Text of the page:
|Federal Information & News Dispatch, Inc.|
To help control the cost of offering insurance, employers have traditionally maintained a great deal of flexibility over the design of the health care benefits they provide. This has led to some tough decisions, especially during times when a business is struggling to make ends meet. However, preserving an employer's ability to navigate a complex health care market, even during an uncertain economic environment, has served us well for decades.
Many employers have found consumer-directed health care as one way to better manage costs on behalf of workers. One particularly popular choice is to pair a high deductible health plan with a health savings account. This allows individuals to guard against the cost of catastrophic medical treatment while also setting aside a portion of their pretax income to pay for future medical expenses.
Demand for consumer-directed health plans is on the rise. For example,
Consumer-directed health plans offer commonsense options to help millions of individuals secure a benefit plan that meets their health care needs at an affordable price. Unfortunately, recent policy changes threaten the success of these important plans.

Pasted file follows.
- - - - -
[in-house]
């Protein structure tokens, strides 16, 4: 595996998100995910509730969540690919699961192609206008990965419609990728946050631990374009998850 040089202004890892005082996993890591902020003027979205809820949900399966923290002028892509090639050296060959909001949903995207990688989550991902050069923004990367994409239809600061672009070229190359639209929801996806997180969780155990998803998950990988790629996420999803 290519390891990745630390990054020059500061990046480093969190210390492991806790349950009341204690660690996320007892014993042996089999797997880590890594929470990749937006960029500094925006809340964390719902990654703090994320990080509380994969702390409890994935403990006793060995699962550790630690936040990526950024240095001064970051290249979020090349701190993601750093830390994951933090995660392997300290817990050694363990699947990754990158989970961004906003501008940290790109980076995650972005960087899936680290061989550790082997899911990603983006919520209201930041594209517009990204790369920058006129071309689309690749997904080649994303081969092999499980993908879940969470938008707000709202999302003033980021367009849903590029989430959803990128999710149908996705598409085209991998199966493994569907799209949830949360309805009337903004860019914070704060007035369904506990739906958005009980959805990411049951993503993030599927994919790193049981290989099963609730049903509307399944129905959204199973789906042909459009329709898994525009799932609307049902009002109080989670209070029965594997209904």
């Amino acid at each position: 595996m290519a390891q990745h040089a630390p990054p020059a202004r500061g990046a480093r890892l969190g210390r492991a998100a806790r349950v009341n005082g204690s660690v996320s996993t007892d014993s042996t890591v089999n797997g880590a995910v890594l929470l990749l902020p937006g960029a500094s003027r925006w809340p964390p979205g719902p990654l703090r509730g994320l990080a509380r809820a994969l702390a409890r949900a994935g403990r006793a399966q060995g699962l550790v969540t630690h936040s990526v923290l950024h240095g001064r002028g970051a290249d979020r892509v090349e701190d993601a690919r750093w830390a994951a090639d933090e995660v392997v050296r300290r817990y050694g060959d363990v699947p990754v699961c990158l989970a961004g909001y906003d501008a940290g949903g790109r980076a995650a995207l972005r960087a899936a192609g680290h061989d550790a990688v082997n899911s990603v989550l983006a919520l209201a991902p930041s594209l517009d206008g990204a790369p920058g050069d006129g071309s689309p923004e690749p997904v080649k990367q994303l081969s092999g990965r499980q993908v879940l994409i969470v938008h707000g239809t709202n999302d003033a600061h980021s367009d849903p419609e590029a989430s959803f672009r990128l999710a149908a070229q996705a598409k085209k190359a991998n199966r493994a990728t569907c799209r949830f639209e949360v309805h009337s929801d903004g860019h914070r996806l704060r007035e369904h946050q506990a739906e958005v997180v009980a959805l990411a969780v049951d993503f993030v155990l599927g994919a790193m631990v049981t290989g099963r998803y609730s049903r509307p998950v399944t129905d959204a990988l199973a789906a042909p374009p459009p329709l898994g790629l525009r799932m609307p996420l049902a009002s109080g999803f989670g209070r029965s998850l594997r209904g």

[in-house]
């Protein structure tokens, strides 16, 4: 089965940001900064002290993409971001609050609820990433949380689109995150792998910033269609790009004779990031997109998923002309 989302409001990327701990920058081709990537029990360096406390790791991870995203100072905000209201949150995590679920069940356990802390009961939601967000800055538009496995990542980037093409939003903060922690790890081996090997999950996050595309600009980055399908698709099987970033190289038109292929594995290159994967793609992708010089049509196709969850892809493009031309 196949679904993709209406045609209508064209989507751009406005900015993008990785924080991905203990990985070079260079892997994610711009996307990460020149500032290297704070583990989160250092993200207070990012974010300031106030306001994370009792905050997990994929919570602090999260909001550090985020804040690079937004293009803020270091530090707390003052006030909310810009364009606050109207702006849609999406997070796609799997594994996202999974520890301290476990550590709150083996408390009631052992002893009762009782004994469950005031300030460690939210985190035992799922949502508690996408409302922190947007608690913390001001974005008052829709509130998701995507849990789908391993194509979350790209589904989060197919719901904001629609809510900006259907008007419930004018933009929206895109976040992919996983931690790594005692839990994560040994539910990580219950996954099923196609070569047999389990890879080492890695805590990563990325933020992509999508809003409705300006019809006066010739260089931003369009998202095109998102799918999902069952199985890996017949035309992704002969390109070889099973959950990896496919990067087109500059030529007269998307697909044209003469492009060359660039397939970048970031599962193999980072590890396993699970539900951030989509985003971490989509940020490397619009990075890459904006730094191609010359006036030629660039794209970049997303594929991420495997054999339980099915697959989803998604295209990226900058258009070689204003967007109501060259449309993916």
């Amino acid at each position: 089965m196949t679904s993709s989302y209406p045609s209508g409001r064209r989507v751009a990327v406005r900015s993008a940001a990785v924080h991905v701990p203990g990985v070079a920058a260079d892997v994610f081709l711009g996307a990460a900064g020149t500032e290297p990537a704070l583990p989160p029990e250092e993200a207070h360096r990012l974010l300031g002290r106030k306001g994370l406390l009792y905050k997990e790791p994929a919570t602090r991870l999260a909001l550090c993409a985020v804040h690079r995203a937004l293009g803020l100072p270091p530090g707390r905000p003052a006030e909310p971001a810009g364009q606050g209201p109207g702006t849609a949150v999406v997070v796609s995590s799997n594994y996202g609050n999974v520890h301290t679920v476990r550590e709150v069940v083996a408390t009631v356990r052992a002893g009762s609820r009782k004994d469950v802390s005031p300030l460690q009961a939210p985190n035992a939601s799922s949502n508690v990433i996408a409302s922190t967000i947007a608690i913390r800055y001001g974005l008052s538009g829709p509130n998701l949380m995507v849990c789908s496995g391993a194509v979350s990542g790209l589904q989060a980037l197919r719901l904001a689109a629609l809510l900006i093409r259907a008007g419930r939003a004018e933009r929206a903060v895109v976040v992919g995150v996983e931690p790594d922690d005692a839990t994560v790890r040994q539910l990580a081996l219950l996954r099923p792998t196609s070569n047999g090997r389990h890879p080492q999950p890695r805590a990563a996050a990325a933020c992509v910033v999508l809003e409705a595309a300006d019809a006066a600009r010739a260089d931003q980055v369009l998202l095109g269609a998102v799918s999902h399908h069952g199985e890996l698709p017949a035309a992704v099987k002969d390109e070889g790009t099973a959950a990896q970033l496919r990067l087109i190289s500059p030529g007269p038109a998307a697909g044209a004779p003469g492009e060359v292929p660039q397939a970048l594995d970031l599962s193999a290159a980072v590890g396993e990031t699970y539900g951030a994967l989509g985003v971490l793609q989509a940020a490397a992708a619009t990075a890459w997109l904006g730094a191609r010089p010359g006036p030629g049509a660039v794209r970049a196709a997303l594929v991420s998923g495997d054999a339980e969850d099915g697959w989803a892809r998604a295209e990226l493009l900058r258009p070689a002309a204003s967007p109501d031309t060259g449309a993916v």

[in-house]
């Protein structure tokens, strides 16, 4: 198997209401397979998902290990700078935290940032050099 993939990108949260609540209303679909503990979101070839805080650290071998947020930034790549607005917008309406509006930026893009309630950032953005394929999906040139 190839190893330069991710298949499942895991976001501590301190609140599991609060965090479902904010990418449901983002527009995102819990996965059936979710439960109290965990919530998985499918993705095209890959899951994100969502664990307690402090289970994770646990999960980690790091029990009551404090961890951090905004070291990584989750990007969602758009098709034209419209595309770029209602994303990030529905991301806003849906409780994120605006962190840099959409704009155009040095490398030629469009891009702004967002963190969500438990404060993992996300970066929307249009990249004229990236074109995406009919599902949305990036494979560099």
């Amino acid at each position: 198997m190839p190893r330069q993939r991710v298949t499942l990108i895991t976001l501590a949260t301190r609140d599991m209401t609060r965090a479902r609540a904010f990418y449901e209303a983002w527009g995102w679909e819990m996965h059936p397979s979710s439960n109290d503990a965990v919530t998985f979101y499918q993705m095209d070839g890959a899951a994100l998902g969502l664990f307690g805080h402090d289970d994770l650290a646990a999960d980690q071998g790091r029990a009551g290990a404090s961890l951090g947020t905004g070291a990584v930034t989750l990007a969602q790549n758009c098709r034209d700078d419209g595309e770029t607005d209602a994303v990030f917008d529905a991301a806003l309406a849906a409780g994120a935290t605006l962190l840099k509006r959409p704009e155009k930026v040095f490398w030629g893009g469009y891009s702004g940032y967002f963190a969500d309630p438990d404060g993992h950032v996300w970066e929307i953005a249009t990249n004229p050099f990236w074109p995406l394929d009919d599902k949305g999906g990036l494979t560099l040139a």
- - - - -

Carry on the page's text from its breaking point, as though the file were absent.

Additionally, a bulletin released by the administration suggests government bureaucrats are crafting an unusual accounting scheme that will severely undervalue the contribution workers and employers make to a health savings account, which may actually discourage employers from offering this benefit in the future.
I am pleased the
We still don't know how the administration will ultimately define an "essential health benefit." Up to now, the administration has operated in the regulatory shadows and outside the formal rulemaking process, delivering uncertainty instead of the facts on its regulatory proposal.
We still don't know why the administration chose not to fulfill the intent of the law's grandfather provision, choosing instead to raise regulatory roadblocks that will significantly alter the health care of millions of Americans.
And we don't know what small businesses will do now that a highly touted tax credit has proven to be a failure. A